Some hybrid regimes, notably El Salvador, experienced further democratic backsliding through the erosion of freedoms and institutional checks and balances – a road typically travelled by populist authoritarians who claim to speak in the name of the people and insist they need to concentrate power to deal with crises.

When voters do have a genuine say, in free and fair elections, they’re increasingly rejecting mainstream parties and politicians. In a time of economic uncertainty and insecurity, many express disappointment with what democracy is offering them. Anti-rights political entrepreneurs are successfully exploiting their anxieties by scapegoating migrants and attacking women’s and LGBTQI+ people’s rights. Right-wing populists using such tactics recently took control of Argentina, came first in elections in the Netherlands and Switzerland and entered government in Finland. Even where they don’t take office, far-right forces often succeed in shifting the political centre by forcing others to compete on their terms. They’re expected to make big gains in the European Parliament elections in June 2024.

Polarisation is on the rise, fuelled by disinformation, conspiracy theories and hate speech. These are made so much easier by AI-powered technologies that are spreading and evolving faster than they can be regulated. The first elections of 2024, including those in Bangladesh and Indonesia, offered cautionary tales of the unprecedented levels of manipulation that AI can enable. We’re likely to see a lot more of this in 2024.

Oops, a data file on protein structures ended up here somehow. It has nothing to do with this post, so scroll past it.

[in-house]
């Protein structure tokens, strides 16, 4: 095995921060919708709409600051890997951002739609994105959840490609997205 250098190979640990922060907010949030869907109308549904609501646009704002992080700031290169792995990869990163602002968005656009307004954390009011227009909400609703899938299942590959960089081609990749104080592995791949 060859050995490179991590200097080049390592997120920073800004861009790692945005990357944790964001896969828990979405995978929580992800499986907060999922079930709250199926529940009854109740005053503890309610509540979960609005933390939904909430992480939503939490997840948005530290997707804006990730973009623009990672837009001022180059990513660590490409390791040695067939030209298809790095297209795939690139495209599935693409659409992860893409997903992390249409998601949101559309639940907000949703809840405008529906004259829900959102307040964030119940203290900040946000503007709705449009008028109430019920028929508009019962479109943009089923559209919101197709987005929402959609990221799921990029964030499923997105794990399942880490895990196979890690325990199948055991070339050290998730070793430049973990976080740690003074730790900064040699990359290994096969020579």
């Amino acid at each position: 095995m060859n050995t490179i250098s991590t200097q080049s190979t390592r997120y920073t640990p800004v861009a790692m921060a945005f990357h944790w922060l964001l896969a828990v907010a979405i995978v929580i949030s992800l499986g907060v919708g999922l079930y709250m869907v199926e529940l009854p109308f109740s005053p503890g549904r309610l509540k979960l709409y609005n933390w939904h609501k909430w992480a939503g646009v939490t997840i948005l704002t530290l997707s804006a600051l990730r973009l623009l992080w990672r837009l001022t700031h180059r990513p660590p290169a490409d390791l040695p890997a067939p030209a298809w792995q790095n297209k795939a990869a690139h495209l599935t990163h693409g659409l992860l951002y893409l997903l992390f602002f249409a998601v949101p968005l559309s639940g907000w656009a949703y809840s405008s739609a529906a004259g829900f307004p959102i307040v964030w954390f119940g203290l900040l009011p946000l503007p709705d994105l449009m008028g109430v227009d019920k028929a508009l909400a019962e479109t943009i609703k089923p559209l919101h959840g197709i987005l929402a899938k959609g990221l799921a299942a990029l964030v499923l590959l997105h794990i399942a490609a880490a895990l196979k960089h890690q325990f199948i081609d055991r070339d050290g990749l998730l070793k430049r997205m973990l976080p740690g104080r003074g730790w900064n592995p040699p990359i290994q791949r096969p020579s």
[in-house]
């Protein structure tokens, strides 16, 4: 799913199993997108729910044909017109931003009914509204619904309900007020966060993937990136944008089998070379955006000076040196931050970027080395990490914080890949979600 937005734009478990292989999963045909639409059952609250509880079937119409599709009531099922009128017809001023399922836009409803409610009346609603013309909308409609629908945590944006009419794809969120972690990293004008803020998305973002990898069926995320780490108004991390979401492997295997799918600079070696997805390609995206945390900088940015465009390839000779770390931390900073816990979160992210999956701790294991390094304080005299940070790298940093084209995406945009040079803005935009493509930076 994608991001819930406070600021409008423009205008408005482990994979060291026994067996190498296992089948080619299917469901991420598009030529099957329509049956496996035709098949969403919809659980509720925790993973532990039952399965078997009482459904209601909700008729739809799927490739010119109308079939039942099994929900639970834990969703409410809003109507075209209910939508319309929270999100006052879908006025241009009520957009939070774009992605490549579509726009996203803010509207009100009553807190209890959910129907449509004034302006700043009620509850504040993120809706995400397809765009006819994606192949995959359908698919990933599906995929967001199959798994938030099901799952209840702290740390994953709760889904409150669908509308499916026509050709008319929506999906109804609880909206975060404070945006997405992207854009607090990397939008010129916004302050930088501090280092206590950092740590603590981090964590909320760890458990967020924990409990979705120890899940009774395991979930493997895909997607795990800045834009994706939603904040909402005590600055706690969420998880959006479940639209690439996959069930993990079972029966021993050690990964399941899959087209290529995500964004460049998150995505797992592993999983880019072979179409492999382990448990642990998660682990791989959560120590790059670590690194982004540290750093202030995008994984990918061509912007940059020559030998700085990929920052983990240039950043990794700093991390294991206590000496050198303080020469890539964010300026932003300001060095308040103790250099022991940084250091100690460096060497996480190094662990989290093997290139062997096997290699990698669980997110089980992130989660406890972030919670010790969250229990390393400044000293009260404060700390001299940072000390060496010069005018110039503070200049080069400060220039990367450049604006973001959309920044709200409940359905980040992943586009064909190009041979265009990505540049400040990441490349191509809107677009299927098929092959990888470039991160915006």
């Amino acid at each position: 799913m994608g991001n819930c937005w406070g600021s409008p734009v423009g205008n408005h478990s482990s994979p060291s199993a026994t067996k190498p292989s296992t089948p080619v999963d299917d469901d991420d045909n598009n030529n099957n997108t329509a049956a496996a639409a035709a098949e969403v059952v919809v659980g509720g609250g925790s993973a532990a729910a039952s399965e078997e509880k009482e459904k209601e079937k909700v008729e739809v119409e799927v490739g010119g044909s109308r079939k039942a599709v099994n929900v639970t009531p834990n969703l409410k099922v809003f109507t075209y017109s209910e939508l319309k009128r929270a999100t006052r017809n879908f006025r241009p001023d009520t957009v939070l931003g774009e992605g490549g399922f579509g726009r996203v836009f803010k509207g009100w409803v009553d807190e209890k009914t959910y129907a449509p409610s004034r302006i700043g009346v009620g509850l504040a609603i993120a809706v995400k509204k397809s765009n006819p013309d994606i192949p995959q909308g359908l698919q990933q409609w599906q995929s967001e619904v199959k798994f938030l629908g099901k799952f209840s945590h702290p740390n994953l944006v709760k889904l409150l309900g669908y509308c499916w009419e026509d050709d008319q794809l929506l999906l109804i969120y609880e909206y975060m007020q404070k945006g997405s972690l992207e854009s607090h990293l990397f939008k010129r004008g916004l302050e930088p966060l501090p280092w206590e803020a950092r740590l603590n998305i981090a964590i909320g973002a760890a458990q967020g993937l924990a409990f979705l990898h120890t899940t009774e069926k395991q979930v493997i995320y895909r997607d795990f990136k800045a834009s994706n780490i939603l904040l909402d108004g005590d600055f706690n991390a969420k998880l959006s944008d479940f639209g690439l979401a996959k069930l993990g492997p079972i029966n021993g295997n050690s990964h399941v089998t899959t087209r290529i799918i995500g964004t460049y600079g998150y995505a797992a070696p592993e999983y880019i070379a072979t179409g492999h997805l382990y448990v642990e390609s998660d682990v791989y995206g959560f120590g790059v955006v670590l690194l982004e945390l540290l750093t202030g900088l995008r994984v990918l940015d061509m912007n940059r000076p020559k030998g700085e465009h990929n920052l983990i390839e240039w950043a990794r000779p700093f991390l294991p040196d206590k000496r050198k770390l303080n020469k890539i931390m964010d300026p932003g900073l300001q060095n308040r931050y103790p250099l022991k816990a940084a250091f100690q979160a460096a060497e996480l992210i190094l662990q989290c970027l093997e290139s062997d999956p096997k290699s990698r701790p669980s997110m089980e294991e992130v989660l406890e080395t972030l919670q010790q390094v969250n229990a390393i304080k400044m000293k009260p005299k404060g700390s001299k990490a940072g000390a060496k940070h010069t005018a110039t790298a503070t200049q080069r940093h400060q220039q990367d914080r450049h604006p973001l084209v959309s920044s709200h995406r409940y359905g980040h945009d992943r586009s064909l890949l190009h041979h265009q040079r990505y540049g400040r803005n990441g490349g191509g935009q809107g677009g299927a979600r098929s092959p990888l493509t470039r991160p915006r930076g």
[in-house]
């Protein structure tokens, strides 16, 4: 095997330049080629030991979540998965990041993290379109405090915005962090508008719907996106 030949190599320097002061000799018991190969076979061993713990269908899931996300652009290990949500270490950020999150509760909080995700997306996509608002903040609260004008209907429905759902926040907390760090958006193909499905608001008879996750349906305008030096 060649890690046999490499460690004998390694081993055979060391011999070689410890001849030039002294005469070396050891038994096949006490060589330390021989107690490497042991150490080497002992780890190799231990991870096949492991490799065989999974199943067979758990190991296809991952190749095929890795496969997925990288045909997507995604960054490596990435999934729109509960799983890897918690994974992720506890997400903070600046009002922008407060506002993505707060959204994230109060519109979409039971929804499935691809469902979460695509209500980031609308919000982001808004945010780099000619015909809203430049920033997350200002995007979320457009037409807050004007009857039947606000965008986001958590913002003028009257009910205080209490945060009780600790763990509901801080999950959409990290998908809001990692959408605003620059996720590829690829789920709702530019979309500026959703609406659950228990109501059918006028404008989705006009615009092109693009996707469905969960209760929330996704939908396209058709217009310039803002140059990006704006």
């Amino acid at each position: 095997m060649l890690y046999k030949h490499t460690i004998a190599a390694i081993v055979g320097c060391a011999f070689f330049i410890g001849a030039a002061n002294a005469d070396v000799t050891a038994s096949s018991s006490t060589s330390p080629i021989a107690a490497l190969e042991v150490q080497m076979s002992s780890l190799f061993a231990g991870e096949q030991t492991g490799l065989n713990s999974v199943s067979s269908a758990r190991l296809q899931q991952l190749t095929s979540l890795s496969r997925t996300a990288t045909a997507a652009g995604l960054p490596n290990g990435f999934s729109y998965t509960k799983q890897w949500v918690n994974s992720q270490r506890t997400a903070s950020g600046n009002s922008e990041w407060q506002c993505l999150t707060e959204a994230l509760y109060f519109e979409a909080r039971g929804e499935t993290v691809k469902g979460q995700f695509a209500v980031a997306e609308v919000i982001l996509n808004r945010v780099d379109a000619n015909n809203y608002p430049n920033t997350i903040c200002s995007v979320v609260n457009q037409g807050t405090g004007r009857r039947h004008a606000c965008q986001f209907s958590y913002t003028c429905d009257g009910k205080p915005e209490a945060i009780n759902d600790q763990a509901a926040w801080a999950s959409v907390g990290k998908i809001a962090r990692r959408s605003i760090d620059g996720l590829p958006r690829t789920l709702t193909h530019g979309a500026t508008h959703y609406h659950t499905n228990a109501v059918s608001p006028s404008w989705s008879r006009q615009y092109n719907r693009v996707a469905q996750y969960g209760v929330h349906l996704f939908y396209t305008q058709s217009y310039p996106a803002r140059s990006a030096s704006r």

But our research findings support our hope, because they show movement isn’t all in one direction. In Guatemala, a new party born from mass anti-corruption protests was the unlikely 2023 election winner, and people mobilised in numbers to defend the result in the face of powerful political and economic elites. Despite China’s concerted attempts to derail Taiwan’s election, including through cyberattacks, people vindicated their right to have a say in their own future. In Poland, a unity government pledging to restore civic freedoms came to power after eight years of right-wing nationalist rule, offering new potential for civil society to partner in retrieving democratic values and respecting human rights. In Mexico, which is among the many countries going to the polls in 2024, people mobilised in numbers against the threat posed by a democratically elected leader seeking to override checks and balances. Given the dangers it may entail, civil society is pushing for transnational regulation of AI.

Things would be much worse were it not for civil society, which continues to mobilise against restrictions on freedoms, counter divisive rhetoric and strive for the integrity of electoral processes. Throughout 2024, civil society will keep pushing for elections to take place in free and fair conditions, for people to have the information they need, for votes to be properly counted, for losers to accept defeat and for winners to govern in the common good.

Inés M. Pousadela is CIVICUS Senior Research Specialist, co-director and writer for CIVICUS Lens and co-author of the State of Civil Society Report.